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Katrina profiteering

Kai Ryssdal Aug 17, 2006

KAI RYSSDAL: We’re 12 days shy of the first anniversary of Hurricane Katrina. The Gulf Coast is still cleaning up. Billions of federal dollars have been spent there. And a new report out today shows a lot of that money’s going to companies with other government contracts, too. In a completely different place. The non-profit CorpWatch points out big industrial firms like Halliburton and Bechtel have gotten no-bid contracts on the Gulf Coast. And Iraq. Pratap Chatterjee is the group’s director.

PRATAP CHATTERJEE: A lot of these companies, this is their business. The engineering companies. They do construction, whether it’s in Iraq or Britain or in the Gulf Coast. So, it is to be expected that they would apply for the contracts. It would also to be expected that they would win the contracts. I think the problem lies in the fact that if these companies have notoriously botched jobs or overcharged, that they are not being warned and their contracts are not being cancelled for not doing a good job. For example, Halliburton has lost three contracts, major contracts, in Iraq in the last three years. Same thing with Bechtel, where they really did a bad job of fixing schools in Iraq in 2003. They just lost a contract in Basra. So you’d think by now the Army Corps of Engineers would have learned their lesson and realized that they needed to pay more attention to how these contracts are done.

RYSSDAL: In the fog of war, in the moment of that first couple of days after Katrina, we had to do something. And we didn’t have time for rules and regulations and worrying that all the i’s were dotted and the t’s were crossed. We had to get people food, you had to get soldiers their meals, and their shelters.

CHATTERJEE: It’s very true that in a hurry you need to get things done quickly and it’s why the US government has set up things called contingency contracts. This is what we’ve used in Darfur in Sudan. We have used this in Iraq. And now we’re using it in Katrina. Where you set up a contract in advance so that in case of emergency government bureaucracy can be short-circuited and jobs be done immediately on the ground.

Now, here’s the problem, though. Let’s say you have a company in Biloxi, Mississippi, that can do a job. They can’t get those large contingency contracts, but they are the most effective people to do the job because they’re right there. They know the by-ways. In the case of a flood, you have to know the geography. You can’t look it up on MapQuest. And so, even though contingency contracts are supposed to be the quickest way to deploy people, they’re not necessarily the best. The local people often will know much more than a company that is in Virginia and can win a contract because they have worked in many places around the world.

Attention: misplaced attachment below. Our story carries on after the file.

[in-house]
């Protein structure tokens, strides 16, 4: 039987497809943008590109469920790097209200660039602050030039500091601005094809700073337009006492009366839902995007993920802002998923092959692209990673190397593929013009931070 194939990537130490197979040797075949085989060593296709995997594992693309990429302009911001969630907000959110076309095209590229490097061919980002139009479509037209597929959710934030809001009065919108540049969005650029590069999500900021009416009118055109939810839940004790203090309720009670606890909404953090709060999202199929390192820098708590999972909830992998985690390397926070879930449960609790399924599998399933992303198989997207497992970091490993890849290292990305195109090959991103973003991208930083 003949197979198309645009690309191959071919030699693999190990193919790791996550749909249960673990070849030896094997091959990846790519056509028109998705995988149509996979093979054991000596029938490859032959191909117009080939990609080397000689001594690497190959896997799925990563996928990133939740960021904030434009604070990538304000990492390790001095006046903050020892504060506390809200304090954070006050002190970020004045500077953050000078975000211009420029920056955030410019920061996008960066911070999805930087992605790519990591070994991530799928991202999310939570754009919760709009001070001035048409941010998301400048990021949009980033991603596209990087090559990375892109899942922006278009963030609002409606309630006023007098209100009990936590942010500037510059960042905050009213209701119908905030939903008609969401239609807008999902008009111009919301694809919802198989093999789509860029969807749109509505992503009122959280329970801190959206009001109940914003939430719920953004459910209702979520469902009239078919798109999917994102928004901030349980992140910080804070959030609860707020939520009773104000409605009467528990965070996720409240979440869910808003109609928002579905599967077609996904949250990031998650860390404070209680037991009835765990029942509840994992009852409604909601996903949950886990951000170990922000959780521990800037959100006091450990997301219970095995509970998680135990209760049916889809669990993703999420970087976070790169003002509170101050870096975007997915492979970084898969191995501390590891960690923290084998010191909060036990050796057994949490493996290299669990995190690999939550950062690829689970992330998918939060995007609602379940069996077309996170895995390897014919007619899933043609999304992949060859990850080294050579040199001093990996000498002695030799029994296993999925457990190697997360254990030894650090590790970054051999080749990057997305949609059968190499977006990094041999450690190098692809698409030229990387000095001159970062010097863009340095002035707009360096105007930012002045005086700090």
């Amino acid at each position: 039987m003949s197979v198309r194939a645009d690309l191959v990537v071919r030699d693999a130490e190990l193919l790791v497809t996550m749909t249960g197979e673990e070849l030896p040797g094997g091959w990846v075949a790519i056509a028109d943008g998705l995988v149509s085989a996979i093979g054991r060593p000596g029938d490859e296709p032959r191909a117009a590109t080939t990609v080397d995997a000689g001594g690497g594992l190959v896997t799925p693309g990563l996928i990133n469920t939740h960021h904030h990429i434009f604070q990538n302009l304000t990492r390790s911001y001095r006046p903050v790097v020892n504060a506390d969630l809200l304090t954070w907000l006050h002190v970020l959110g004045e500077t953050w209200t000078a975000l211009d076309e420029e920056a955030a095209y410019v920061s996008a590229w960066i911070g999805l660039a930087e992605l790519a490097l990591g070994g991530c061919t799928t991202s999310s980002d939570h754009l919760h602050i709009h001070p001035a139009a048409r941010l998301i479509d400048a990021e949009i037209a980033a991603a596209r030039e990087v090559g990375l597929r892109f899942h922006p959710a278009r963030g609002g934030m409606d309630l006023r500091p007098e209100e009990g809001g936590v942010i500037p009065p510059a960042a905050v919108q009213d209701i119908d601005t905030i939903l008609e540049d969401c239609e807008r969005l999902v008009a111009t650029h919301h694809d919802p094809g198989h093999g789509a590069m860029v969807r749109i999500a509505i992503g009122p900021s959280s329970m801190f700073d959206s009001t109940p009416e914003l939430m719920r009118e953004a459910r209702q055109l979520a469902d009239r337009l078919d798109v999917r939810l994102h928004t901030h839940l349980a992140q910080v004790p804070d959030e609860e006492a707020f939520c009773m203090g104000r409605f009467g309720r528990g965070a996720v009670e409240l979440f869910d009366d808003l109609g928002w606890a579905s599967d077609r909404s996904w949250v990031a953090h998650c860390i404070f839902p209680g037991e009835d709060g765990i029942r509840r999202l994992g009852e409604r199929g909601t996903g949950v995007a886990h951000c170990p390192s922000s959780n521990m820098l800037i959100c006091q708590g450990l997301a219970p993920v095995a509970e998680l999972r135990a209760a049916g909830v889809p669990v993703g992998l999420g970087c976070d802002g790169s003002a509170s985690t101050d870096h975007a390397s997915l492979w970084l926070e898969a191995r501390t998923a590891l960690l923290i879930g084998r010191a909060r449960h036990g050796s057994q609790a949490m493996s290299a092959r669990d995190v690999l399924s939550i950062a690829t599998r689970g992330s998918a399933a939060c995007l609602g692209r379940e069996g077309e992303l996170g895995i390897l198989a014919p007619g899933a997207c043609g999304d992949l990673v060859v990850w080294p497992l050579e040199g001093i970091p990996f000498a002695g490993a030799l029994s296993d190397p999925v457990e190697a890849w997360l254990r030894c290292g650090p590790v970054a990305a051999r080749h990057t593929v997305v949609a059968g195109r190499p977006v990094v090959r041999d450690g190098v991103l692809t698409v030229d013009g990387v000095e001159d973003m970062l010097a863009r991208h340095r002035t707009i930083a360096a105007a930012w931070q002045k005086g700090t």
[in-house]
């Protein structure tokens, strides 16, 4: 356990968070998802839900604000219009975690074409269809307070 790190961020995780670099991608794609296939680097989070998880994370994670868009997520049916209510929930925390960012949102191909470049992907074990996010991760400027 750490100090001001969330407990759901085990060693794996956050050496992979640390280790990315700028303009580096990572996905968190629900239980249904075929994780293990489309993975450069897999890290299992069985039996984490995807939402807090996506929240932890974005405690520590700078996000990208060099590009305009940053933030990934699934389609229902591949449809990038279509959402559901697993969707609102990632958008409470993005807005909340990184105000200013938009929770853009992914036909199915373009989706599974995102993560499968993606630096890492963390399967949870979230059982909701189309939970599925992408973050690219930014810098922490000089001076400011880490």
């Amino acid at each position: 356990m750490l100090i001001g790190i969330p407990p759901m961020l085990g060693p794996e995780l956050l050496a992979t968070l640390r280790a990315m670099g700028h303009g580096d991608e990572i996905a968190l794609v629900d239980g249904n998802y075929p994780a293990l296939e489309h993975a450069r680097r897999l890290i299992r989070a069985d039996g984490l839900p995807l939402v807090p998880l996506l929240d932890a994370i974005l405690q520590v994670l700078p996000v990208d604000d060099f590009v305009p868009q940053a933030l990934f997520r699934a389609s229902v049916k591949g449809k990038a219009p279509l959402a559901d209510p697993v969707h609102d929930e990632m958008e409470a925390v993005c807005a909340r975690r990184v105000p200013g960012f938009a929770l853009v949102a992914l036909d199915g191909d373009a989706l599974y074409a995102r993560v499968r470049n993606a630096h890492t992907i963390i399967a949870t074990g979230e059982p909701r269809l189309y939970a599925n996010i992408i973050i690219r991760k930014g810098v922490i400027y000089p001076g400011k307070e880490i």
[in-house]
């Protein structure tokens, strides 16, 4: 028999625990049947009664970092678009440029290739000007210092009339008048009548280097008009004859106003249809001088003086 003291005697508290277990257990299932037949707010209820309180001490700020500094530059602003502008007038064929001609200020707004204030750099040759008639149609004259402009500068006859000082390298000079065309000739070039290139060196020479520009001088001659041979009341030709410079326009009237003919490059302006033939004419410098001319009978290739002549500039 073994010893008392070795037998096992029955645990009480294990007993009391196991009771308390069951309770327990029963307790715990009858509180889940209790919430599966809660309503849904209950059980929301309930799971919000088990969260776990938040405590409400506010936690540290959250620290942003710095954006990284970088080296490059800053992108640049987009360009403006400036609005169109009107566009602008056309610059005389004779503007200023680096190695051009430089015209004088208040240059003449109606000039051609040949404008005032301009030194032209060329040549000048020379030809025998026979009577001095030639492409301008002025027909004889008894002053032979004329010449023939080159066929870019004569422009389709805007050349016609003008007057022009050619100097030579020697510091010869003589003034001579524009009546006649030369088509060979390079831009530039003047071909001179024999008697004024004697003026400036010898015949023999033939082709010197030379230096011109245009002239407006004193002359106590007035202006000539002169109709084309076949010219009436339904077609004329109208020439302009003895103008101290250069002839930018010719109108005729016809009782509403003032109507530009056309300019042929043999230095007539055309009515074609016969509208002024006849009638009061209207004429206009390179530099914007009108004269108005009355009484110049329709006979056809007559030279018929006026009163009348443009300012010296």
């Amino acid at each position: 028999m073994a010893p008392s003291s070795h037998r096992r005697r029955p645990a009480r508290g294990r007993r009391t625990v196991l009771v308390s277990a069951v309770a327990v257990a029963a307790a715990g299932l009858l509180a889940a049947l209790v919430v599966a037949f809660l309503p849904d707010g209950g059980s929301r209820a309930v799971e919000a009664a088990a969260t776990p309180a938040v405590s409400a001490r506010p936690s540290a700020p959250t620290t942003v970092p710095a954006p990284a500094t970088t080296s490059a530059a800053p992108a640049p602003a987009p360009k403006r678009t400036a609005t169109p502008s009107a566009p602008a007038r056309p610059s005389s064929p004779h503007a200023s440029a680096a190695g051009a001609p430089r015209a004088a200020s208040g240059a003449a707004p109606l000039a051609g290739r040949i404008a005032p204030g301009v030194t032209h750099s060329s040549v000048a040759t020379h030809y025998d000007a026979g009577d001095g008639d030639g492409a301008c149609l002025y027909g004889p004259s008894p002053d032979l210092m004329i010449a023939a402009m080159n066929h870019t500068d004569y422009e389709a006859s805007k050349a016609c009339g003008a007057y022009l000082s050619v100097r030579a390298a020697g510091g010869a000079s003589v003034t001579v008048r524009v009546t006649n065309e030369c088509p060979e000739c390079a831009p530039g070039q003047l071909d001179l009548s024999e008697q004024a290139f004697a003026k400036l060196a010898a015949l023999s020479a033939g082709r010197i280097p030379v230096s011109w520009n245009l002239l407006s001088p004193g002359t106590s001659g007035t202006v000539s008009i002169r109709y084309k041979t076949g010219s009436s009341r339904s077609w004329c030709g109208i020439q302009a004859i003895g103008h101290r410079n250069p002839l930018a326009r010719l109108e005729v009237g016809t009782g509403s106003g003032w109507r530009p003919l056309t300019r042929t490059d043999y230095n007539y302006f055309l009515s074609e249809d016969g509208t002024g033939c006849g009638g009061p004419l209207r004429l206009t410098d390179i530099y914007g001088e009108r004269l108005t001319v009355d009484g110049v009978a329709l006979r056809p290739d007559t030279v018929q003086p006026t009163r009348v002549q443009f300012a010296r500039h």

RYSSDAL: Not to be overly cynical, but there is this wheeling and dealing that happens all the time between government contractors and the government — where the deals get done because they’re the biggest or because they’re the fastest. Not necessarily because they’re the best. And it happens in Iraq and we sort of shake our heads. Why are we surprised, I guess, that it’s happening on the ground in the states?

CHATTERJEE: Well, you’d think that by now we’d have learned our lesson. The problem with federal contracting is not something that’s three years old. It goes back to the days of Vietnam, and it goes back to the Second World War. You’d think by now the government would have learned its lessons. But it’s clear that we haven’t learned that. And it’s also interesting to note, as you pointed out, that the people that are in charge of this are often the people who go to work for the contractors when they retire. And sometimes they retire early. So you start to wonder if there isn’t a cozy system, a relationship, between these people. What’s often called a revolving door. By the phenomenon of contracting out, we are encouraging people to leave government and set themselves up in business, or go and advise big companies on how they can get contracts and make a lot of money. But it is really the same people that once worked in government that are now working for the private contractors.

RYSSDAL: The report out today from CorpWatch is called “Big, Easy Money: Disaster Profiteering on the American Gulf Coast.” Pratap Chatterjee is that group’s director. Pratap, thanks for your time.

CHATTERJEE: Thanks for having me, Kai.

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